noun Etymology: Middle English, property held by burgage tenure, from Anglo-French, from burc, borg town — more at bourg Date: 15th century a tenure by which real property in England and Scotland was held under the king or a lord for a yearly rent or for watching and warding

New Collegiate Dictionary. 2001.

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  • Burgage — is a medieval land term used in England and Scotland, well established by the 13th century. A burgage was a town ( borough ) rental property (to use modern terms), owned by a king or lord. The property ( burgage tenement ) usually, and distinctly …   Wikipedia

  • Burgage — Burg age, n. [From {Burg}: cf. F. bourgage, LL. burgagium.] (Eng. Law) A tenure by which houses or lands are held of the king or other lord of a borough or city; at a certain yearly rent, or by services relating to trade or handicraft. Burrill.… …   The Collaborative International Dictionary of English

  • burgage — [bʉr′gij] n. [ME < OFr bourgage < ML burgagium < LL burgus, castle, fortress < Gmc * burgs: see BOROUGH] a former system of land or property tenure in towns, specif., in England, from an overlord for a yearly rental and, in Scotland,… …   English World dictionary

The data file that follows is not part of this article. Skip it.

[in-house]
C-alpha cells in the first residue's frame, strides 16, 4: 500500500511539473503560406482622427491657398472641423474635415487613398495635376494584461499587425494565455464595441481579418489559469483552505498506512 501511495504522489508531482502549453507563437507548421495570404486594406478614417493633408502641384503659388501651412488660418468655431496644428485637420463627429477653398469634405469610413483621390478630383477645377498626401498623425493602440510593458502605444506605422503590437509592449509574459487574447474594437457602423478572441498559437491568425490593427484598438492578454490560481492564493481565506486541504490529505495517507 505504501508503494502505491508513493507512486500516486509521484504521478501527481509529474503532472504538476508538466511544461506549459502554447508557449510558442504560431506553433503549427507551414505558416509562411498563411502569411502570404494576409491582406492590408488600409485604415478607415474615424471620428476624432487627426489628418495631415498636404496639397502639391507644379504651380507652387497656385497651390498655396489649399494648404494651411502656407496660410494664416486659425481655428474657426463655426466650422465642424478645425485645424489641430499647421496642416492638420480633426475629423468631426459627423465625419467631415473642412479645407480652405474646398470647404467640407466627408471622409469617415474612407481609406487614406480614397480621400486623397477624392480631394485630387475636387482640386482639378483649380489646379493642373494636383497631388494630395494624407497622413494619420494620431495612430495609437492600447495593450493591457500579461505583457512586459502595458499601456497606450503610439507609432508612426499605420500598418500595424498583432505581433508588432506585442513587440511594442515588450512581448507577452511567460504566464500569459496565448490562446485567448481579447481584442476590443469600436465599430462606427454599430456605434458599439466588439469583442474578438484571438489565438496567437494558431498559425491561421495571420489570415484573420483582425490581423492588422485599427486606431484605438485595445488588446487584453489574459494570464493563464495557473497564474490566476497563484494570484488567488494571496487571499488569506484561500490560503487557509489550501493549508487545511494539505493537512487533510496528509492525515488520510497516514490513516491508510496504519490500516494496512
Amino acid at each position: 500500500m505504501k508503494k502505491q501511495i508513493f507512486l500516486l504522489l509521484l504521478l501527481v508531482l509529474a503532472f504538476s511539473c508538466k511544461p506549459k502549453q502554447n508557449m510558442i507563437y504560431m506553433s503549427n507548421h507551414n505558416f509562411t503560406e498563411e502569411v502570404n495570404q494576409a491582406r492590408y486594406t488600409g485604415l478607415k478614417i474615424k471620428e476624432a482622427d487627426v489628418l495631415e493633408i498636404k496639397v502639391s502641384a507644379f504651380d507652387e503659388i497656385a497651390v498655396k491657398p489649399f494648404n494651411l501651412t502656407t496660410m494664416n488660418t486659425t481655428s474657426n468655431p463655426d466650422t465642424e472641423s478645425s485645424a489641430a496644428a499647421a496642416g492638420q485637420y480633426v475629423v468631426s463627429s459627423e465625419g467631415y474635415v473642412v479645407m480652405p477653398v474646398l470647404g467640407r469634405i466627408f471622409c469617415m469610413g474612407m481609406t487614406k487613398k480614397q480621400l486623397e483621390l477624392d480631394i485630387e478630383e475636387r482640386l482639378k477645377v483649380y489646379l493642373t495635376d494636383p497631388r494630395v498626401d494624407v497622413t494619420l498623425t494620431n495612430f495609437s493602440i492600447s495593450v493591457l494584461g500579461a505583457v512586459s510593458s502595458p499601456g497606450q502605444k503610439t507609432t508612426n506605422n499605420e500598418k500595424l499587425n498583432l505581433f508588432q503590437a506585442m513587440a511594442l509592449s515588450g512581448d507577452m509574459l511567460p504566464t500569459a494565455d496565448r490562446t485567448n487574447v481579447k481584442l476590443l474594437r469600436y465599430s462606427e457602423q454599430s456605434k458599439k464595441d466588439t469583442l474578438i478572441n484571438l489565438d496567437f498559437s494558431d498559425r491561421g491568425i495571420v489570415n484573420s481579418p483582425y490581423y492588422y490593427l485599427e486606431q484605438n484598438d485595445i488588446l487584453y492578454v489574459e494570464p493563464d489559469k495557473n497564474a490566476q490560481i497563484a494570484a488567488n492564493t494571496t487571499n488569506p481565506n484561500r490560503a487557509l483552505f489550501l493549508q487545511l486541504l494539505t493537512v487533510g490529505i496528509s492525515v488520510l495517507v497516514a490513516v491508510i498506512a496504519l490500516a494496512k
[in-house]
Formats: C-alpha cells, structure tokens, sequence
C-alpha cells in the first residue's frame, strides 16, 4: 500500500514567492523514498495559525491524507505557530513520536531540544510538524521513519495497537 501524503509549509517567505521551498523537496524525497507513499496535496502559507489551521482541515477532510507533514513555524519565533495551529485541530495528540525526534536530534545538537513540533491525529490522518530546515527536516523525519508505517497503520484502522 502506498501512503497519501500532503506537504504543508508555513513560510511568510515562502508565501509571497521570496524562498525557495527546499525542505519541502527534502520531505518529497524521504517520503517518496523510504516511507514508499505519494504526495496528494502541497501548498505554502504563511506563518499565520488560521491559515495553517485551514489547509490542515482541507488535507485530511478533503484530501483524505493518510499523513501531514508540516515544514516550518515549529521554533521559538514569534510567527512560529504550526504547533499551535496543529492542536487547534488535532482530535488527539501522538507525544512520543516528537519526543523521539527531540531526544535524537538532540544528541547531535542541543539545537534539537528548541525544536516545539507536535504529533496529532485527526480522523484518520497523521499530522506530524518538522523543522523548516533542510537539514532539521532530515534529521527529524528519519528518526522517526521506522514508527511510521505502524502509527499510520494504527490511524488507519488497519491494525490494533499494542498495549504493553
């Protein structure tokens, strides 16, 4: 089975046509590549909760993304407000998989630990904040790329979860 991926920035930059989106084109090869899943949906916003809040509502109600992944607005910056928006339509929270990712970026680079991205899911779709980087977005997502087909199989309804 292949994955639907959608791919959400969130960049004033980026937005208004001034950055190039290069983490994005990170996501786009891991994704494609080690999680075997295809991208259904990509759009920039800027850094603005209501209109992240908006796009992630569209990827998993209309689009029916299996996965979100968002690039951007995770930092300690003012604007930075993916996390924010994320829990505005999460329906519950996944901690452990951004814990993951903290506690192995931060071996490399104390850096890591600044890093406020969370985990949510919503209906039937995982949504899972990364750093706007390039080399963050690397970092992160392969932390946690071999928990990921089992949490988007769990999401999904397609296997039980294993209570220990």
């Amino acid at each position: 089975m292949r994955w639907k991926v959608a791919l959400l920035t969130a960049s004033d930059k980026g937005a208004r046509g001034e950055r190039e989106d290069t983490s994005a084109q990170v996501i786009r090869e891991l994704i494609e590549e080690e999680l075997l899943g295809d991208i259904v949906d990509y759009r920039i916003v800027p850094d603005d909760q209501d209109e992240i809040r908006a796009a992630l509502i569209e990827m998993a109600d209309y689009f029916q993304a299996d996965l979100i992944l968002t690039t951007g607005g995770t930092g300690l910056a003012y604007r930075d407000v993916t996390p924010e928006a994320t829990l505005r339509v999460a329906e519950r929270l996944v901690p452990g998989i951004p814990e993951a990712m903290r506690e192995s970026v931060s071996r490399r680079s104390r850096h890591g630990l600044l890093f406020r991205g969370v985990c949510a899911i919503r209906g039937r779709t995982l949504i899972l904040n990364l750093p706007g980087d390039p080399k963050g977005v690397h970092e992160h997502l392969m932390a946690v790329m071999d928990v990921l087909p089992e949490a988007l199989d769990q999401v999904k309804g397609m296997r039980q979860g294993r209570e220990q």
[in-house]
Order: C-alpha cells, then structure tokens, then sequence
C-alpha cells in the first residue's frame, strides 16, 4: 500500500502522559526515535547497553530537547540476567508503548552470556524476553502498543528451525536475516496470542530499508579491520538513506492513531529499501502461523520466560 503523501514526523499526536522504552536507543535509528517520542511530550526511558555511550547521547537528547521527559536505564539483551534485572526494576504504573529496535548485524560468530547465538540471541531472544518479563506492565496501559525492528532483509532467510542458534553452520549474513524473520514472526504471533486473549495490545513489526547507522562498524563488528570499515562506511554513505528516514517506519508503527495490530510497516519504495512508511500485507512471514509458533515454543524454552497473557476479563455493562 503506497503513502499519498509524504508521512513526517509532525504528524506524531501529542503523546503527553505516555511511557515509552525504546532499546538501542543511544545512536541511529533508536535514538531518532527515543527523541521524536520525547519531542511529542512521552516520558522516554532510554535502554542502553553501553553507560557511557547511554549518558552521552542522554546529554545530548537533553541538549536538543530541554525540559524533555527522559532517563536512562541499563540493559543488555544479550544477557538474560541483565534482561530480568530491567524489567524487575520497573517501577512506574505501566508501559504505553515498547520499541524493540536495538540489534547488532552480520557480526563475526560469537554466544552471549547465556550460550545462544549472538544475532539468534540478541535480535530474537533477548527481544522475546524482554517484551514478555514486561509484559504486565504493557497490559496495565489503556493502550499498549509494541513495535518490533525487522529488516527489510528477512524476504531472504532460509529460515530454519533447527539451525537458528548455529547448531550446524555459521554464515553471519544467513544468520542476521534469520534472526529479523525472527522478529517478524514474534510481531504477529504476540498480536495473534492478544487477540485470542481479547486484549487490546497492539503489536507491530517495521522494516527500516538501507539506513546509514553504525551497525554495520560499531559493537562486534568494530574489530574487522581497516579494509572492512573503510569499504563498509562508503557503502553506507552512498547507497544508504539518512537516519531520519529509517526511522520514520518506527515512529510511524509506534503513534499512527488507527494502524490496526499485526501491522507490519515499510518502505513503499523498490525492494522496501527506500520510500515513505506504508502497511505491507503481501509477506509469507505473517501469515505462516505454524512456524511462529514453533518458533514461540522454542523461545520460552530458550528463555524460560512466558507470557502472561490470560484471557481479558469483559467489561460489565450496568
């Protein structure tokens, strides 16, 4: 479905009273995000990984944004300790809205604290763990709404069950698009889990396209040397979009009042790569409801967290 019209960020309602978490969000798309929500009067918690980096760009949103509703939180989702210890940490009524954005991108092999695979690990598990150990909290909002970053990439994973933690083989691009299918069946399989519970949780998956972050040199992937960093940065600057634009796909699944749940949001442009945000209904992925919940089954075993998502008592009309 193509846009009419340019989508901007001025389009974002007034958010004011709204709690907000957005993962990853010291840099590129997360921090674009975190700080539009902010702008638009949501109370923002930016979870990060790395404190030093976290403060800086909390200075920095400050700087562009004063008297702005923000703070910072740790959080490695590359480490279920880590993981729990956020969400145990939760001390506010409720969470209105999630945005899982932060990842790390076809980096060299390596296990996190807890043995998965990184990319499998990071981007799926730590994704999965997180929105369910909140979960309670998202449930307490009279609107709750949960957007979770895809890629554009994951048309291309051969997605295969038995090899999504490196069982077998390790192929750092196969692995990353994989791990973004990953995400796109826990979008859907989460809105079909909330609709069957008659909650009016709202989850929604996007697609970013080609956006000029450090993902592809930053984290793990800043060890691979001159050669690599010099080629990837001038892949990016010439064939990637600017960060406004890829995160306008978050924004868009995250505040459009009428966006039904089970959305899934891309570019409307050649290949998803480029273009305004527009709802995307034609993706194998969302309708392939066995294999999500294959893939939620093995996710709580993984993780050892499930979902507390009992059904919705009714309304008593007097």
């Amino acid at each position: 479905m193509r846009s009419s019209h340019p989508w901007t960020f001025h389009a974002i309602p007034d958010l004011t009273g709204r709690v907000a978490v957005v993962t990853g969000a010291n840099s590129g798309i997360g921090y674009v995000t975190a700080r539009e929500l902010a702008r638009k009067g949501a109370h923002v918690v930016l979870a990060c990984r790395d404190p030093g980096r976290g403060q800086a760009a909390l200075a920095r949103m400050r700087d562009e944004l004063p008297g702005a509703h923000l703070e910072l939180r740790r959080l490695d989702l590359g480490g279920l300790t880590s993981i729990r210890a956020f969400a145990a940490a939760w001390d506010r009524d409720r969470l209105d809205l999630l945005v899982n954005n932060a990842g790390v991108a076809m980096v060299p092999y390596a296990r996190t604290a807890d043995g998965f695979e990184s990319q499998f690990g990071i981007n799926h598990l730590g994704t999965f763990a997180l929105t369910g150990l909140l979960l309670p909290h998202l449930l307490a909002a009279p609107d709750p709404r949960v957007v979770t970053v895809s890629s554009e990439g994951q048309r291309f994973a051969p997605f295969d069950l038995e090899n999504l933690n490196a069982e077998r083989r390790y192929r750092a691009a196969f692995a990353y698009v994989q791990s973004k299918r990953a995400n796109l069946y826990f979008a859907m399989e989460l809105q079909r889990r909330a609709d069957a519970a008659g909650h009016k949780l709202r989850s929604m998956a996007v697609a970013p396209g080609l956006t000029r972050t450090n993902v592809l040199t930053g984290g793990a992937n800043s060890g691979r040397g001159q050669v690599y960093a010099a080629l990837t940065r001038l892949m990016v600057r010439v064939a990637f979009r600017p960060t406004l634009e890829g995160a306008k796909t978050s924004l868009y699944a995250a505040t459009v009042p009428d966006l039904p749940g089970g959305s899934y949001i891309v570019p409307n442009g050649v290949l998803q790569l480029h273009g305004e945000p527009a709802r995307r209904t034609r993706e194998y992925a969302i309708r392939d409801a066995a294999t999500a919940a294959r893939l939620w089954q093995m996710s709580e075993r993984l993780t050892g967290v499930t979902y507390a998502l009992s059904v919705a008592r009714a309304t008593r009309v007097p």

• burgage — /berr gij/, n. Law. 1. (in England) a tenure whereby burgesses or townspeople held lands or tenements of the king or other lord, usually for a fixed money rent. 2. (in Scotland) tenure directly from the crown of property in royal burghs in return …   Universalium

  • Burgage — ♦ A unit of property in a borough, generally comprising a house but not much appurtenant land, held for a money rent and according to the more or less standard rules of burgage tenure. (Reynolds, Susan. An Introduction to the History of English… …   Medieval glossary

  • Burgage — Land and buildings in a city or town held in tenure of a lord for service or rent. Sometimes it is known as burgage tenure . The Latin term is burgagium; this was also used of a tenement within a borough. [< OldEngl. burh = borough] Cf.… …   Dictionary of Medieval Terms and Phrases

  • burgage — bur•gage [[t]ˈbɜr gɪdʒ[/t]] n. law (formerly, in England) tenure of crown or feudal property for a fixed rent or the service of guardianship • Etymology: 1250–1300; ME borgage < AF borgage, burgage; see burgh, age …   From formal English to slang

  • Burgage plot — In medieval England and Scotland, and some parts of the Welsh Marches, burgage plots or burgage tenements were inclosed fields extending the confines of a medieval town, established by the lord of the manor, as divisions of the open manorial… …   Wikipedia

  • Burgage Tenure — ♦ A freehold, usually within a town or borough; the holder customarily pays a money rent in lieu of all services, military or other. (Hogue, Arthur R. Origins of the Common Law, 255) Related terms: Burgage …   Medieval glossary

  • burgage-tenement — A tenement held by burgage tenure …   Ballentine's law dictionary

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